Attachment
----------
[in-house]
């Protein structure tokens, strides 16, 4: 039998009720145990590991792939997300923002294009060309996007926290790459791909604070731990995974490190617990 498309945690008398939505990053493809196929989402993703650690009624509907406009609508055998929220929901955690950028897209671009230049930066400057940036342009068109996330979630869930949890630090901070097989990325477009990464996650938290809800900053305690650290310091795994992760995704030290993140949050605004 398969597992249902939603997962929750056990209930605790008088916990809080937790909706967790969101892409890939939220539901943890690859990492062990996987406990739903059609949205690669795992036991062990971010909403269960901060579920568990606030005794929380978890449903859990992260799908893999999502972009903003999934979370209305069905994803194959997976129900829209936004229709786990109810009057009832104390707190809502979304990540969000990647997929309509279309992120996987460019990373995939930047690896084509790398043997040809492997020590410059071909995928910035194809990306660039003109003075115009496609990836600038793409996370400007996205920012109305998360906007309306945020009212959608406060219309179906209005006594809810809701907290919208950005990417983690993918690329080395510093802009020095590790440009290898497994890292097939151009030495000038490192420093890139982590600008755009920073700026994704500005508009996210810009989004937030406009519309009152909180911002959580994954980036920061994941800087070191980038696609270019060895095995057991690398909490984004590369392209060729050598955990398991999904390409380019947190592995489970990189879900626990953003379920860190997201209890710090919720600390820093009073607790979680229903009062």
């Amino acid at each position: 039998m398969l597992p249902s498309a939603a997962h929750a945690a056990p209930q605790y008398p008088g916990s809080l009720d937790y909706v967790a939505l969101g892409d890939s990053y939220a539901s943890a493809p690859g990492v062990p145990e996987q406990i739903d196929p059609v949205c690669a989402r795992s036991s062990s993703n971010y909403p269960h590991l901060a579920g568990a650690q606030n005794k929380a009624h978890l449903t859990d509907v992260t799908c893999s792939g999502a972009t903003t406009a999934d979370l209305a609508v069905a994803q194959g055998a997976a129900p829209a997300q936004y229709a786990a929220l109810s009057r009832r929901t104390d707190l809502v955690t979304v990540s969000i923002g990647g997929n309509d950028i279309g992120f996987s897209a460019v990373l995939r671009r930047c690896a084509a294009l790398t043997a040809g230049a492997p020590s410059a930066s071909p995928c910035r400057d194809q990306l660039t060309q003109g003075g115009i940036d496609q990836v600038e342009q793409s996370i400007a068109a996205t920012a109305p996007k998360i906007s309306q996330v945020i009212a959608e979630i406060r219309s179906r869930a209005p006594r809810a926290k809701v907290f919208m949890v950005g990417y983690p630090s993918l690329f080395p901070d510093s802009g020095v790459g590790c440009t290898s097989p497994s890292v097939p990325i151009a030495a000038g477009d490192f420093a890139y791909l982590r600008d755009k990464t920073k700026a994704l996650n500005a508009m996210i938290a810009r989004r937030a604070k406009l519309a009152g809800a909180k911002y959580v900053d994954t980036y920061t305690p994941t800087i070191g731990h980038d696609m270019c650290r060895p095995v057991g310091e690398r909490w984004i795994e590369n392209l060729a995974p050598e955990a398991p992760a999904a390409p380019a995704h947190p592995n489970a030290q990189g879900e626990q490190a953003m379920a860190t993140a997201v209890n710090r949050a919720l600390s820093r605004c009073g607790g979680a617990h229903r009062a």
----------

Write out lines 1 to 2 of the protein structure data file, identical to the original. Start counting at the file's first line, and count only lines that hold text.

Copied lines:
[in-house]
């Protein structure tokens, strides 16, 4: 039998009720145990590991792939997300923002294009060309996007926290790459791909604070731990995974490190617990 498309945690008398939505990053493809196929989402993703650690009624509907406009609508055998929220929901955690950028897209671009230049930066400057940036342009068109996330979630869930949890630090901070097989990325477009990464996650938290809800900053305690650290310091795994992760995704030290993140949050605004 398969597992249902939603997962929750056990209930605790008088916990809080937790909706967790969101892409890939939220539901943890690859990492062990996987406990739903059609949205690669795992036991062990971010909403269960901060579920568990606030005794929380978890449903859990992260799908893999999502972009903003999934979370209305069905994803194959997976129900829209936004229709786990109810009057009832104390707190809502979304990540969000990647997929309509279309992120996987460019990373995939930047690896084509790398043997040809492997020590410059071909995928910035194809990306660039003109003075115009496609990836600038793409996370400007996205920012109305998360906007309306945020009212959608406060219309179906209005006594809810809701907290919208950005990417983690993918690329080395510093802009020095590790440009290898497994890292097939151009030495000038490192420093890139982590600008755009920073700026994704500005508009996210810009989004937030406009519309009152909180911002959580994954980036920061994941800087070191980038696609270019060895095995057991690398909490984004590369392209060729050598955990398991999904390409380019947190592995489970990189879900626990953003379920860190997201209890710090919720600390820093009073607790979680229903009062």